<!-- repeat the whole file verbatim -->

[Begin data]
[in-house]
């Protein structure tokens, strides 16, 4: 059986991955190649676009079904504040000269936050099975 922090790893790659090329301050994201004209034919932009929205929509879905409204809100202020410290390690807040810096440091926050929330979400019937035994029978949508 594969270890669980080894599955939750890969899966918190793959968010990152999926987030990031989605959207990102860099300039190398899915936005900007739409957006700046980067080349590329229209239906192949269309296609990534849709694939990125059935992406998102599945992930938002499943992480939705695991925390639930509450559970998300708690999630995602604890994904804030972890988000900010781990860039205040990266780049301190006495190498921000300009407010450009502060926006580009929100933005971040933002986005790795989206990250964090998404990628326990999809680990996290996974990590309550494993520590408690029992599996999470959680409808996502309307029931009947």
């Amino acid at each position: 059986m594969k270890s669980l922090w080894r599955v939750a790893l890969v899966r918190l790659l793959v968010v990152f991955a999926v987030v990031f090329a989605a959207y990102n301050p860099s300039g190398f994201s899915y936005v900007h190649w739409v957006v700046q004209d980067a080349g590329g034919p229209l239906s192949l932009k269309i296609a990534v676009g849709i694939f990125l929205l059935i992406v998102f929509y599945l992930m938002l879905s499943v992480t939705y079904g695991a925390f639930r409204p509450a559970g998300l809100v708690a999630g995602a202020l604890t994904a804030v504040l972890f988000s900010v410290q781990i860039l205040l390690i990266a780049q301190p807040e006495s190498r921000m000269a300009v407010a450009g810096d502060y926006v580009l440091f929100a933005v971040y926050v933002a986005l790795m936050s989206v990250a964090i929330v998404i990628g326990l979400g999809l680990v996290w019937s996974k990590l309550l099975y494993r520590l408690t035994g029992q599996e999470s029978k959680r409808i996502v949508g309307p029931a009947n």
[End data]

[in-house]
């Protein structure tokens, strides 16, 4: 059986991955190649676009079904504040000269936050099975 922090790893790659090329301050994201004209034919932009929205929509879905409204809100202020410290390690807040810096440091926050929330979400019937035994029978949508 594969270890669980080894599955939750890969899966918190793959968010990152999926987030990031989605959207990102860099300039190398899915936005900007739409957006700046980067080349590329229209239906192949269309296609990534849709694939990125059935992406998102599945992930938002499943992480939705695991925390639930509450559970998300708690999630995602604890994904804030972890988000900010781990860039205040990266780049301190006495190498921000300009407010450009502060926006580009929100933005971040933002986005790795989206990250964090998404990628326990999809680990996290996974990590309550494993520590408690029992599996999470959680409808996502309307029931009947």
């Amino acid at each position: 059986m594969k270890s669980l922090w080894r599955v939750a790893l890969v899966r918190l790659l793959v968010v990152f991955a999926v987030v990031f090329a989605a959207y990102n301050p860099s300039g190398f994201s899915y936005v900007h190649w739409v957006v700046q004209d980067a080349g590329g034919p229209l239906s192949l932009k269309i296609a990534v676009g849709i694939f990125l929205l059935i992406v998102f929509y599945l992930m938002l879905s499943v992480t939705y079904g695991a925390f639930r409204p509450a559970g998300l809100v708690a999630g995602a202020l604890t994904a804030v504040l972890f988000s900010v410290q781990i860039l205040l390690i990266a780049q301190p807040e006495s190498r921000m000269a300009v407010a450009g810096d502060y926006v580009l440091f929100a933005v971040y926050v933002a986005l790795m936050s989206v990250a964090i929330v998404i990628g326990l979400g999809l680990v996290w019937s996974k990590l309550l099975y494993r520590l408690t035994g029992q599996e999470s029978k959680r409808i996502v949508g309307p029931a009947n």